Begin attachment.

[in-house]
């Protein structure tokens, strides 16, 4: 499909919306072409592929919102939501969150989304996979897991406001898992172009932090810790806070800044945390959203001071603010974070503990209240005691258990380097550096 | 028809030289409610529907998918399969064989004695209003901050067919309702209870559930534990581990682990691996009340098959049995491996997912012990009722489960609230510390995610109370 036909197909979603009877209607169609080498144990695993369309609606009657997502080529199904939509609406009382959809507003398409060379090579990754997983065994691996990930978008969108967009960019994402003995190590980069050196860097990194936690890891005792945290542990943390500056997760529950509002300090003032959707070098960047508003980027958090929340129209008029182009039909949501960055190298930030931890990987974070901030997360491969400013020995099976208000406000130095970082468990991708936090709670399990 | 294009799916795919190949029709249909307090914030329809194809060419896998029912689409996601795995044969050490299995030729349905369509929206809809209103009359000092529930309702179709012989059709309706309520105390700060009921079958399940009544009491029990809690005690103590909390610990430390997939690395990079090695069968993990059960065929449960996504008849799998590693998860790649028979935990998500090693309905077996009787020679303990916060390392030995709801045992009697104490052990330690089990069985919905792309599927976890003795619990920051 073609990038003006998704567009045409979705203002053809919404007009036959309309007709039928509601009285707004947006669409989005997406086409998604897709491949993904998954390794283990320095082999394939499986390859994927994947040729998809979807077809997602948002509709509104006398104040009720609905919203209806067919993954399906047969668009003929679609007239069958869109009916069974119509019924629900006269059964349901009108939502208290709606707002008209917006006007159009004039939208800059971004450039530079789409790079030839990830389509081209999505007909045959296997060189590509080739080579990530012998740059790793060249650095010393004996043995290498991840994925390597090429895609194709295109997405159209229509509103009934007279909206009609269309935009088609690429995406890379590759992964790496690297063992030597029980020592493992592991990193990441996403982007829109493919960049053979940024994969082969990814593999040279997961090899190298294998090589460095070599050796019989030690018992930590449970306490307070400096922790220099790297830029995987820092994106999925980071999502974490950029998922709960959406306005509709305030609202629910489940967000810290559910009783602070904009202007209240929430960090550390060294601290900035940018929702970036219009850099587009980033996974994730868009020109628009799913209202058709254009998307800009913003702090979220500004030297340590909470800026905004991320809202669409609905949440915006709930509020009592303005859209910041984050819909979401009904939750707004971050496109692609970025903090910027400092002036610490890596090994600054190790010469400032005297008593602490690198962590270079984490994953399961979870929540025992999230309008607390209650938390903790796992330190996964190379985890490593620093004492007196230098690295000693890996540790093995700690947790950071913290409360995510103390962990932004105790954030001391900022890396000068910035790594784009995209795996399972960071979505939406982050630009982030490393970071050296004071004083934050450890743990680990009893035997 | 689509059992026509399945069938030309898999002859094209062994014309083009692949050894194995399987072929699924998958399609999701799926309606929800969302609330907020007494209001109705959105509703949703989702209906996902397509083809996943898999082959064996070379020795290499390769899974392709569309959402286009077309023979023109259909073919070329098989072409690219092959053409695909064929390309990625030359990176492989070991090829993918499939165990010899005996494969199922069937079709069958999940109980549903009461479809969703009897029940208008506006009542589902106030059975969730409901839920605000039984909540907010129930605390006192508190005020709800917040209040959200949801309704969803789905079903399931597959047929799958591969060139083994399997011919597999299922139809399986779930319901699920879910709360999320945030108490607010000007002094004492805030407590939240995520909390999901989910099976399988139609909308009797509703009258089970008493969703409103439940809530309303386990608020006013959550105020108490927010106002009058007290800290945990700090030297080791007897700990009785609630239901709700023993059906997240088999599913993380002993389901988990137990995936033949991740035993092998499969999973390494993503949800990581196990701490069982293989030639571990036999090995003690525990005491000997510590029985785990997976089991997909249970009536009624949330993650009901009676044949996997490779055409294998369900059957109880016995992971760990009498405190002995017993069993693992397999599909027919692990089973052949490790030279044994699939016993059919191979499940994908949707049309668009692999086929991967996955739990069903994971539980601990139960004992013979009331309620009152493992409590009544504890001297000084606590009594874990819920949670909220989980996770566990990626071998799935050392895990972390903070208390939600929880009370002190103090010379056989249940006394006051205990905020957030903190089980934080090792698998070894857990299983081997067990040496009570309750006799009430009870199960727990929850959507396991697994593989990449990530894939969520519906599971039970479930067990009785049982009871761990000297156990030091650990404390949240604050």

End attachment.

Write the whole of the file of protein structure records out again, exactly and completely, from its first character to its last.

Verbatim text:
[in-house]
């Protein structure tokens, strides 16, 4: 499909919306072409592929919102939501969150989304996979897991406001898992172009932090810790806070800044945390959203001071603010974070503990209240005691258990380097550096 | 028809030289409610529907998918399969064989004695209003901050067919309702209870559930534990581990682990691996009340098959049995491996997912012990009722489960609230510390995610109370 036909197909979603009877209607169609080498144990695993369309609606009657997502080529199904939509609406009382959809507003398409060379090579990754997983065994691996990930978008969108967009960019994402003995190590980069050196860097990194936690890891005792945290542990943390500056997760529950509002300090003032959707070098960047508003980027958090929340129209008029182009039909949501960055190298930030931890990987974070901030997360491969400013020995099976208000406000130095970082468990991708936090709670399990 | 294009799916795919190949029709249909307090914030329809194809060419896998029912689409996601795995044969050490299995030729349905369509929206809809209103009359000092529930309702179709012989059709309706309520105390700060009921079958399940009544009491029990809690005690103590909390610990430390997939690395990079090695069968993990059960065929449960996504008849799998590693998860790649028979935990998500090693309905077996009787020679303990916060390392030995709801045992009697104490052990330690089990069985919905792309599927976890003795619990920051 073609990038003006998704567009045409979705203002053809919404007009036959309309007709039928509601009285707004947006669409989005997406086409998604897709491949993904998954390794283990320095082999394939499986390859994927994947040729998809979807077809997602948002509709509104006398104040009720609905919203209806067919993954399906047969668009003929679609007239069958869109009916069974119509019924629900006269059964349901009108939502208290709606707002008209917006006007159009004039939208800059971004450039530079789409790079030839990830389509081209999505007909045959296997060189590509080739080579990530012998740059790793060249650095010393004996043995290498991840994925390597090429895609194709295109997405159209229509509103009934007279909206009609269309935009088609690429995406890379590759992964790496690297063992030597029980020592493992592991990193990441996403982007829109493919960049053979940024994969082969990814593999040279997961090899190298294998090589460095070599050796019989030690018992930590449970306490307070400096922790220099790297830029995987820092994106999925980071999502974490950029998922709960959406306005509709305030609202629910489940967000810290559910009783602070904009202007209240929430960090550390060294601290900035940018929702970036219009850099587009980033996974994730868009020109628009799913209202058709254009998307800009913003702090979220500004030297340590909470800026905004991320809202669409609905949440915006709930509020009592303005859209910041984050819909979401009904939750707004971050496109692609970025903090910027400092002036610490890596090994600054190790010469400032005297008593602490690198962590270079984490994953399961979870929540025992999230309008607390209650938390903790796992330190996964190379985890490593620093004492007196230098690295000693890996540790093995700690947790950071913290409360995510103390962990932004105790954030001391900022890396000068910035790594784009995209795996399972960071979505939406982050630009982030490393970071050296004071004083934050450890743990680990009893035997 | 689509059992026509399945069938030309898999002859094209062994014309083009692949050894194995399987072929699924998958399609999701799926309606929800969302609330907020007494209001109705959105509703949703989702209906996902397509083809996943898999082959064996070379020795290499390769899974392709569309959402286009077309023979023109259909073919070329098989072409690219092959053409695909064929390309990625030359990176492989070991090829993918499939165990010899005996494969199922069937079709069958999940109980549903009461479809969703009897029940208008506006009542589902106030059975969730409901839920605000039984909540907010129930605390006192508190005020709800917040209040959200949801309704969803789905079903399931597959047929799958591969060139083994399997011919597999299922139809399986779930319901699920879910709360999320945030108490607010000007002094004492805030407590939240995520909390999901989910099976399988139609909308009797509703009258089970008493969703409103439940809530309303386990608020006013959550105020108490927010106002009058007290800290945990700090030297080791007897700990009785609630239901709700023993059906997240088999599913993380002993389901988990137990995936033949991740035993092998499969999973390494993503949800990581196990701490069982293989030639571990036999090995003690525990005491000997510590029985785990997976089991997909249970009536009624949330993650009901009676044949996997490779055409294998369900059957109880016995992971760990009498405190002995017993069993693992397999599909027919692990089973052949490790030279044994699939016993059919191979499940994908949707049309668009692999086929991967996955739990069903994971539980601990139960004992013979009331309620009152493992409590009544504890001297000084606590009594874990819920949670909220989980996770566990990626071998799935050392895990972390903070208390939600929880009370002190103090010379056989249940006394006051205990905020957030903190089980934080090792698998070894857990299983081997067990040496009570309750006799009430009870199960727990929850959507396991697994593989990449990530894939969520519906599971039970479930067990009785049982009871761990000297156990030091650990404390949240604050």